Leslie Felperin
Variety

Docu BLACK SUN, first feature by composer-turned-filmmaker Gary Tarn, provides a window on the world of blind artist Hugues de Montalembert. Accompanied by footage of street scenes and exotic locales, often deliberately shown out of focus to mimic impaired vision, de Montalembert, who had been a painter and filmmaker, frankly recounts how he lost his sight but conquered despair to lead a full and well-traveled life. Although the relation between sound and vision occasionally strikes too literal a note, de Montalembert's compelling story and Tarn's painterly imagery capably sustain the succinct running time. BLACK SUN should shine for upmarket cablers.

As sweeping helicopter shots establish location in New York City, de Montalembert's voiceover explains how thieves threw paint thinner in his eyes in his own apartment in 1978, leaving him capable of seeing only light and vague shapes. At first nearly suicidal, he gradually learned how navigate Manhattan by himself, and eventually traveled alone to Indonesia, where he wrote a book by hand describing his experience. Tarn's digitally filmed footage of passersby is elegantly composed, his rich, self-penned soundtrack even more so.

Toronto Star
One evening in 1978, the painter and filmmaker Hugues de Montalembert returned to his Manhattan apartment to be assaulted by two intruders. By the time the attackers had fled, de Montalembert had been permanently blinded by a violent splash of paint-thinner in his eyes. Gary Tarn's exquisite and impressionistic film about de Montalembert's ordeal uses the filmmaker's music, the painter's matter-of-fact voiceover and digitally treated urban images to suggest a first-person state of sensory upheaval and rebirth. A sensual, innovative and ultimately inspirational work about the resilience of the artistic spirit, BLACK SUN pushes documentary convention to the point where it creates its own generic terrain.

NOW (Toronto Weekly)
After being mugged in New York, French painter and filmmaker Hugues de Montalembert lost his sight, and this dense, absorbing documentary charts how his inner and outer vision has changed. In slightly accented English, Montalembert narrates with cold precision, and while there's more telling than in most docs, director Tarn finds ways to illustrate or capture moments or thoughts in surprising ways. Traveling the world, Montalembert raises fascinating questions about neurology, compassion and even sexuality. The result is a hypnotic, Zen-like affirmation of life.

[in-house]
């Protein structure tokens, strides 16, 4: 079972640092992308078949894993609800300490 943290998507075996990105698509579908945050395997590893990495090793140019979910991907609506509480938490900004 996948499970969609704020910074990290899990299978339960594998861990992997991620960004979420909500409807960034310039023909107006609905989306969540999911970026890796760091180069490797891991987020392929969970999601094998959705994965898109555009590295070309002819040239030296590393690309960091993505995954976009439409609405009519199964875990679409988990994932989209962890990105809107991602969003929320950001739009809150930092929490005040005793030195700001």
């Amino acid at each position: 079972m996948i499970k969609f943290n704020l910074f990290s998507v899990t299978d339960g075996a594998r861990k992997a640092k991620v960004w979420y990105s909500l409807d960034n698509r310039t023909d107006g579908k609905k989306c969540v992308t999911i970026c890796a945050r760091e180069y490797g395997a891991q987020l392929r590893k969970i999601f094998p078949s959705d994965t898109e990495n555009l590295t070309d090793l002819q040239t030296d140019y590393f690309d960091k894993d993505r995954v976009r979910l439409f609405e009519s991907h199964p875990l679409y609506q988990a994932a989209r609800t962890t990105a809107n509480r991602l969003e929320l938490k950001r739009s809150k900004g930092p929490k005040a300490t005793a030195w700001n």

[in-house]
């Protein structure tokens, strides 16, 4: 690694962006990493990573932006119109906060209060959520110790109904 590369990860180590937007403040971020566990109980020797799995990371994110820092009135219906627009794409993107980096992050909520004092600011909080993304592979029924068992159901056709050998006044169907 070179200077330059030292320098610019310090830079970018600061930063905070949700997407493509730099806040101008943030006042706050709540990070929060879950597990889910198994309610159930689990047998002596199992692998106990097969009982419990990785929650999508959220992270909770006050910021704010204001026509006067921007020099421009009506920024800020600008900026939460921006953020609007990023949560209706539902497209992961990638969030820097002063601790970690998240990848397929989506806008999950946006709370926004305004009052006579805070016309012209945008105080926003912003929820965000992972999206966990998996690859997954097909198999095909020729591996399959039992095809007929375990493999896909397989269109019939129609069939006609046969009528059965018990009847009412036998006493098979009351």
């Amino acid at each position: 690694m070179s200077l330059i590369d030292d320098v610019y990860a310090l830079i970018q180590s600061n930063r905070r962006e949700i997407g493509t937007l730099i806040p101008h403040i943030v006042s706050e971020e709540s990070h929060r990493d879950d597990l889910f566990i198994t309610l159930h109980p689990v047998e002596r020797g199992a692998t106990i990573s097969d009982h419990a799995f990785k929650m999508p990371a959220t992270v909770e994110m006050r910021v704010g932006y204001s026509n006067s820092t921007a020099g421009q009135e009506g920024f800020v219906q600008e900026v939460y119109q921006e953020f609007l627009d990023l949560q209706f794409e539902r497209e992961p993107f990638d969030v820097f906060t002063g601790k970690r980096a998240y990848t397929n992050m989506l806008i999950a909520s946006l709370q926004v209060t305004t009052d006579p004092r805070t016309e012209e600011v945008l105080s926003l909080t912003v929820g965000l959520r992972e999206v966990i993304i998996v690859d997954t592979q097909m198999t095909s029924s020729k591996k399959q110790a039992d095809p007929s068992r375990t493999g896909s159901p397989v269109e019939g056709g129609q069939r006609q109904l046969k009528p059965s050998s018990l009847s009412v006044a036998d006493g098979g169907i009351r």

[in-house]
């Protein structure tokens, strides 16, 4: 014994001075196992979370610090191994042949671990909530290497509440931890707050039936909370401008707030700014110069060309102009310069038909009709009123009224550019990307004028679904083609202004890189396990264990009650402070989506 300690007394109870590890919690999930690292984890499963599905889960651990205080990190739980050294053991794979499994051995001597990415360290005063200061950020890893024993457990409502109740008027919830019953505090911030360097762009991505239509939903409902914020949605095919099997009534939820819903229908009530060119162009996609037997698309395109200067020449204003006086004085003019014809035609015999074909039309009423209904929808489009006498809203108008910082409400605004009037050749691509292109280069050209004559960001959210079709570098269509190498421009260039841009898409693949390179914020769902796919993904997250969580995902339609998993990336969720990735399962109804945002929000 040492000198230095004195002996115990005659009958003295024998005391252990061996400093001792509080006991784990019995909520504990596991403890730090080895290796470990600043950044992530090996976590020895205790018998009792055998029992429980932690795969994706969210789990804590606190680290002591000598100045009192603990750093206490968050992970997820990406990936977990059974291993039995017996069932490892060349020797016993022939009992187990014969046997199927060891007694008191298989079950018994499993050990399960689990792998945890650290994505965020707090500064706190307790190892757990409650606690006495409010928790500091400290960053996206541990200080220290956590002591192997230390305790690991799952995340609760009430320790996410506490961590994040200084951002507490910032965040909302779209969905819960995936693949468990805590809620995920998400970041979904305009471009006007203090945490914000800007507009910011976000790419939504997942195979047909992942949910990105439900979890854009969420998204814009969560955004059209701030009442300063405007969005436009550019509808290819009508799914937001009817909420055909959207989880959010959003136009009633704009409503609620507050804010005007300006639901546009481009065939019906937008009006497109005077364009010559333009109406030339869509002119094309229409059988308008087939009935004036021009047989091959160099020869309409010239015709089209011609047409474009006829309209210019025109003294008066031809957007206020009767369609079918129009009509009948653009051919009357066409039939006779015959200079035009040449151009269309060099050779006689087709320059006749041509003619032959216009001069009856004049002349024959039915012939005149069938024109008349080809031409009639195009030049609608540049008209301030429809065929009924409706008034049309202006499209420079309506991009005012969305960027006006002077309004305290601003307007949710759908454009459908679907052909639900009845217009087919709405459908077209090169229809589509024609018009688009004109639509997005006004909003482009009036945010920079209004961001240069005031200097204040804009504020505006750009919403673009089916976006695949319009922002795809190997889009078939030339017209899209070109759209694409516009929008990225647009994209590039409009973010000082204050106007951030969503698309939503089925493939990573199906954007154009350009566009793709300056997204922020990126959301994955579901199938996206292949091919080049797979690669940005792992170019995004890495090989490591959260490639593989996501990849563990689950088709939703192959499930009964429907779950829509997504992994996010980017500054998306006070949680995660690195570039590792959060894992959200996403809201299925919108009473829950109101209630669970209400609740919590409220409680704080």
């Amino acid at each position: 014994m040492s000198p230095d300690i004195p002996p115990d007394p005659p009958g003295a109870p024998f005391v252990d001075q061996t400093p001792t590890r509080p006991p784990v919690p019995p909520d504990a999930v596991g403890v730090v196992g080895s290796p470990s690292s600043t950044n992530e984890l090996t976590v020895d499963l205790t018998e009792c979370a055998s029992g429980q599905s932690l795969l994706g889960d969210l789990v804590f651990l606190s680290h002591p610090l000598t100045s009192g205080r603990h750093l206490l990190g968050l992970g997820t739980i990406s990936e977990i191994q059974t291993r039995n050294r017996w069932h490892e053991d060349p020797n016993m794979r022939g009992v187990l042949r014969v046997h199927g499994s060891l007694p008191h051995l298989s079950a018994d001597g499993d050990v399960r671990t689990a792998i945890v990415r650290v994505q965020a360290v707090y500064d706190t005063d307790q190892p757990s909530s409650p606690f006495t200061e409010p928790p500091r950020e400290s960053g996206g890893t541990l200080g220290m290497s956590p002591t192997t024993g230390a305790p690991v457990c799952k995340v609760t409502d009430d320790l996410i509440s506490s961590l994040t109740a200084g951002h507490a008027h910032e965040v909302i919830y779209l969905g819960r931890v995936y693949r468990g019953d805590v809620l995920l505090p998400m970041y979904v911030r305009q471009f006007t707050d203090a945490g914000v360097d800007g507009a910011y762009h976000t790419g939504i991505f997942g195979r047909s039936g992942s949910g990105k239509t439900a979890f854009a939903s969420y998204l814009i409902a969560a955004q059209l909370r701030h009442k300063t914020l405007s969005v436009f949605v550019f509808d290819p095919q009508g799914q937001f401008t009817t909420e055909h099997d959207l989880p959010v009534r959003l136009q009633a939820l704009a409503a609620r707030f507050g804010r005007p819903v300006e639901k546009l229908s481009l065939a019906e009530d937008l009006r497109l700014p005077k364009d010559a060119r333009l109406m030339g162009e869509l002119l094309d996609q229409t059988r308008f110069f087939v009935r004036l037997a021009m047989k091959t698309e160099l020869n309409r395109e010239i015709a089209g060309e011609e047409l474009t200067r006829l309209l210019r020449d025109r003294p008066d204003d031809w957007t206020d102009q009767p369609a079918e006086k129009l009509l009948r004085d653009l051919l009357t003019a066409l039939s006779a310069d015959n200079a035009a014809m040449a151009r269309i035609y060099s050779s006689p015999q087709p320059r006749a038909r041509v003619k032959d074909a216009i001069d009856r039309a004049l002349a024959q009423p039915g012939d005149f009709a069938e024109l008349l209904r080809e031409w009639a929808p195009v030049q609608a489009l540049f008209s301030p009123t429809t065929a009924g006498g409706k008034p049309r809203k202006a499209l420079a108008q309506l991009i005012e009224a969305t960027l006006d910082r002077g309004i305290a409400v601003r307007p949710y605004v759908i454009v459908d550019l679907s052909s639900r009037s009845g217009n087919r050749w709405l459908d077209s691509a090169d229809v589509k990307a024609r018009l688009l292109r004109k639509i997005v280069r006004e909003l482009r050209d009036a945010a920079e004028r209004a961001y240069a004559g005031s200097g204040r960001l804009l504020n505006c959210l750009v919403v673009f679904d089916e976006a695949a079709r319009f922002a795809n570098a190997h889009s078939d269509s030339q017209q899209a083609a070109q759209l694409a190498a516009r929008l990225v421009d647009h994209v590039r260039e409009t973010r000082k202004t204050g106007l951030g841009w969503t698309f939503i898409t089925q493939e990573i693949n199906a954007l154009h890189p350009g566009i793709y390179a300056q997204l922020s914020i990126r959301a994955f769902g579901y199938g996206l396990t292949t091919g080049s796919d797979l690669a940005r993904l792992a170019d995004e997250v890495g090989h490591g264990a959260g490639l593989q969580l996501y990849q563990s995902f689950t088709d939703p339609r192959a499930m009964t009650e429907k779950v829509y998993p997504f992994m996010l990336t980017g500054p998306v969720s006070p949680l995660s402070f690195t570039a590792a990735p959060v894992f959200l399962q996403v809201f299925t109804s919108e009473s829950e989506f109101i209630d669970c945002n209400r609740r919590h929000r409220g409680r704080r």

The Globe and Mail
In BLACK SUN, experimental soundscapes and music by director and composer Gary Tarn gives painter Hugues de Montalembert the confidence to share his story of coming to terms with blindness, the result of a violent assault in 1978...a riveting and highly accomplished "portrait of a struggling artist" film -- BLACK SUN portrays a struggle more profound than the typical story of the quest for success...a unique "collaboration" between subject and filmmaker.

Toronto Festival Daily

An artist in the Black
BLACK SUN is equal parts philosophical treatise and autobiography of Hugues de Montalembert, the French painter and filmmaker, who was blinded by attackers wielding paint remover in 1976.Ê The film's subtle soundtrack and striking, evocative images - often abstracted or processed - come courtesy of director Gary Tarn, yet the film is very much about one visual artist's experience of losing his sight, as conveyed entirely through de Montalembert's voiceover.

We see de Montalembert only briefly - decked out in a striking, custom-made eye shield - as the majority of the film's visuals are lovely diaristic impressions of his surroundings: New York, Paris, Bali and Singapore. Their poetic quality heightened, these images evoke de Montalembert's newfound inner vision. One of the most startling revelations is the notion that the brain of someone whose "life was based on seeing" continues to construct images, even after the sense of sight is lost. The film presents sight as an act of creation, not perception.

BLACK SUN is an overwhelming yet graceful emotional and sensory experience, and de Montalembert is the most humble, candid and articulate of subjects. His refusal of both pity and impoverished life truly command empathy, particularly when he admits to considering himself lucky compared with those who have suffered even greater, if less visible loss.



Trailer

Trailer at HBO